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Choose courage to not rescue someone

Will You Choose the Courage to NOT Rescue Others?

 

Special note: "not rescuing" does not imply that rescuing is not helpful or appropriate as long as the rescuers at also taking care of themselves in the process.

Often our biggest opportunity to choose courage is by not rescuing others.

 

Choosing not to rescue or protect others (especially loved ones) from the consequences of their actions (or lack of actions) or from the realities of life is often the most fearful choice of courage we can make.

 

In the name of love, in the name of caring, or in the name of avoiding guilt, we often rescue or protect others in a way that prevents them from discovering their own power and protects them from the opportunity to choose their own courage.

Staying connected while not rescuing

 

To be willing to empathize with their pain and fear, to be supportive without rescuing, is often a supreme choice of courage.

 

We want so much to relieve the fear and discomfort of those we care about and thereby relieve ourselves of our fear for them.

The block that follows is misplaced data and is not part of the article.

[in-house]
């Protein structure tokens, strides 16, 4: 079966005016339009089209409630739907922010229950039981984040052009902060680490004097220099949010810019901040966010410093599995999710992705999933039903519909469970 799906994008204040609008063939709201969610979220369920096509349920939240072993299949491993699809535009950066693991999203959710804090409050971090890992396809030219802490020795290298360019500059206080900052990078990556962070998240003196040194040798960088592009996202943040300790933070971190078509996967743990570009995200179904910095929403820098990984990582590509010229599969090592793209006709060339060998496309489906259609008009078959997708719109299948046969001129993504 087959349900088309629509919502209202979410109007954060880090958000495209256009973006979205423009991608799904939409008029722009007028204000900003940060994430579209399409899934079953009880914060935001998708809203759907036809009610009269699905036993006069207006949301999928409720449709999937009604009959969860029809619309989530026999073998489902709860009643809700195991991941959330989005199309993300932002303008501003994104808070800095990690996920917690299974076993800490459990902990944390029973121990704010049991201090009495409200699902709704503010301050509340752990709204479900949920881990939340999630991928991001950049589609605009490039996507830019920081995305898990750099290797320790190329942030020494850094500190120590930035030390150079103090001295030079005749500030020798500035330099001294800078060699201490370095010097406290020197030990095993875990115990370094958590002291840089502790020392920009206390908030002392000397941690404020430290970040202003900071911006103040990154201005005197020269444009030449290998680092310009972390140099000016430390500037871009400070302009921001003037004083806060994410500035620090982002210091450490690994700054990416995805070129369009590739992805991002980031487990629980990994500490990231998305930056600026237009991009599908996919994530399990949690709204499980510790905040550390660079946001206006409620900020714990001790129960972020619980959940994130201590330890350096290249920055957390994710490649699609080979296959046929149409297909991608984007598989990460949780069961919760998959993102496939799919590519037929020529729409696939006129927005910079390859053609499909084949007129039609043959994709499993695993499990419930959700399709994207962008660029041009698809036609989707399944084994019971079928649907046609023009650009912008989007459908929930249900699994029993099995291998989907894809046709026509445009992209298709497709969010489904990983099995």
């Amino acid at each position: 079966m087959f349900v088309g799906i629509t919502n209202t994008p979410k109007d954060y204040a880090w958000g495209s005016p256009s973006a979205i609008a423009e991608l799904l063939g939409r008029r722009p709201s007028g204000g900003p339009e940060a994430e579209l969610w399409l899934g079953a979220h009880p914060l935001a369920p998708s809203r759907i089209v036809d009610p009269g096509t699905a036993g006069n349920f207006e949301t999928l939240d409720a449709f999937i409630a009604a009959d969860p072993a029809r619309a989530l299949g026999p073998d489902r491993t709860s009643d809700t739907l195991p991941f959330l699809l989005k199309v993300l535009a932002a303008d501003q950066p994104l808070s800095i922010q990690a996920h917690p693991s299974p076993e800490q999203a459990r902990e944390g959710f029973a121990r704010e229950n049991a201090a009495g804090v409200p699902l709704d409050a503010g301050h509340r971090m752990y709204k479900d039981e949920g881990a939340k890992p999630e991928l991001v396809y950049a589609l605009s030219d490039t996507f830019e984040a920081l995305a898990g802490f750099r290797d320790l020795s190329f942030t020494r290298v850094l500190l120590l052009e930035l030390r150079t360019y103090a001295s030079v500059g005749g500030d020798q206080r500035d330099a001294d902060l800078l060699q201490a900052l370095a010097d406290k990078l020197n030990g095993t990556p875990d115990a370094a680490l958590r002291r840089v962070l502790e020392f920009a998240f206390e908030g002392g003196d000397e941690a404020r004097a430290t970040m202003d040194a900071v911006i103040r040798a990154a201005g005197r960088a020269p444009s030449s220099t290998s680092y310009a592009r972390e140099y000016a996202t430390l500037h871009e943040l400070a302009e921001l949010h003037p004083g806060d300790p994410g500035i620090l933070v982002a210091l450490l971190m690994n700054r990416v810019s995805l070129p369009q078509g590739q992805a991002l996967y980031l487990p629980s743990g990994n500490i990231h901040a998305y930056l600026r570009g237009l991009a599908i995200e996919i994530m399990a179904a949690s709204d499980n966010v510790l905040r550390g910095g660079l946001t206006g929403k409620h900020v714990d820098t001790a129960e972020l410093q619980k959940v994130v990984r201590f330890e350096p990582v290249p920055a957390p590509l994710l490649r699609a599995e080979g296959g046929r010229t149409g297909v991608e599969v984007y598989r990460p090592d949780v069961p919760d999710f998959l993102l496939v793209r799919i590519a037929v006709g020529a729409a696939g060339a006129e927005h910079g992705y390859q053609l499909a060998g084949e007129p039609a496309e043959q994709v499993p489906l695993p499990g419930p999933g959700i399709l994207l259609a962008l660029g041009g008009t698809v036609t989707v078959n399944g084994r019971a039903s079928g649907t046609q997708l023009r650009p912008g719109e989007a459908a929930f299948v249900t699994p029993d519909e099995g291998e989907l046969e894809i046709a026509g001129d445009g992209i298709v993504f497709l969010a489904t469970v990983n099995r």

The list is endless

    

Whether it’s trying to protect someone from a broken heart or trying to protect them from the financial realities of earning a living (or spending less than their income), rescuing is often seen as a caring thing.

 

Yet, in our caring, how much do we disempower those we care most about? You may be training them to rely on "needing someone to help" them as a way to survive or get by in life.

 

To say “no” to the ones we care about is often the supreme choice of courage and caring.

 

Find at least one example in your life where you are avoiding the opportunity to choose courage by rescuing or protecting someone you love.

 

Honor yourself for choosing the courage to stop rescuing them.

 

You can’t get rid of poverty by giving people money.

–P.J. O’Rourke (1947-, Political satirist)

 

Love is not love until love’s vulnerable.

–Theodore Roethke (1908-1963, American Poet)

 

Love comes when manipulation stops; when you think more about the other person than about his or her reactions to you. When you dare to reveal yourself fully. When you dare to be vulnerable.

–Dr. Joyce Brothers (1927-, American psychologist, television and radio personality)

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